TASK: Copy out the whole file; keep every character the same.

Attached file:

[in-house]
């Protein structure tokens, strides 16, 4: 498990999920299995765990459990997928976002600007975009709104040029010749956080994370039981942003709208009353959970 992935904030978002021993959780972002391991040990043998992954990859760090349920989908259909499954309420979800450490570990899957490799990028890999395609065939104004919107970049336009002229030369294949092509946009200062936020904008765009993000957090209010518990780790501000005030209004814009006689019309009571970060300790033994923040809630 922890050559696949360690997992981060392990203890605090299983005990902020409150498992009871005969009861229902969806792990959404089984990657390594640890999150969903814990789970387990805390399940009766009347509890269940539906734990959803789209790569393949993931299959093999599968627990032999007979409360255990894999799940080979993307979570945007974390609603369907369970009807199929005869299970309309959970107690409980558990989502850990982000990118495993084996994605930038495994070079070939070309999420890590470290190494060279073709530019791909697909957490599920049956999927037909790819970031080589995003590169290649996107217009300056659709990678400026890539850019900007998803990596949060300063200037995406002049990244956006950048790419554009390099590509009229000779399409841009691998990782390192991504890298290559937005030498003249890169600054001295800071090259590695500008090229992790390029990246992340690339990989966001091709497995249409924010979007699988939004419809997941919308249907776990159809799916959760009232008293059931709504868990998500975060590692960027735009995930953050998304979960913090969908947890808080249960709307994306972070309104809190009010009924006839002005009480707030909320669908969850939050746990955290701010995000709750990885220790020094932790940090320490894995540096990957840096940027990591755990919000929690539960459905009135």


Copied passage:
[in-house]
């Protein structure tokens, strides 16, 4: 498990999920299995765990459990997928976002600007975009709104040029010749956080994370039981942003709208009353959970 992935904030978002021993959780972002391991040990043998992954990859760090349920989908259909499954309420979800450490570990899957490799990028890999395609065939104004919107970049336009002229030369294949092509946009200062936020904008765009993000957090209010518990780790501000005030209004814009006689019309009571970060300790033994923040809630 922890050559696949360690997992981060392990203890605090299983005990902020409150498992009871005969009861229902969806792990959404089984990657390594640890999150969903814990789970387990805390399940009766009347509890269940539906734990959803789209790569393949993931299959093999599968627990032999007979409360255990894999799940080979993307979570945007974390609603369907369970009807199929005869299970309309959970107690409980558990989502850990982000990118495993084996994605930038495994070079070939070309999420890590470290190494060279073709530019791909697909957490599920049956999927037909790819970031080589995003590169290649996107217009300056659709990678400026890539850019900007998803990596949060300063200037995406002049990244956006950048790419554009390099590509009229000779399409841009691998990782390192991504890298290559937005030498003249890169600054001295800071090259590695500008090229992790390029990246992340690339990989966001091709497995249409924010979007699988939004419809997941919308249907776990159809799916959760009232008293059931709504868990998500975060590692960027735009995930953050998304979960913090969908947890808080249960709307994306972070309104809190009010009924006839002005009480707030909320669908969850939050746990955290701010995000709750990885220790020094932790940090320490894995540096990957840096940027990591755990919000929690539960459905009135």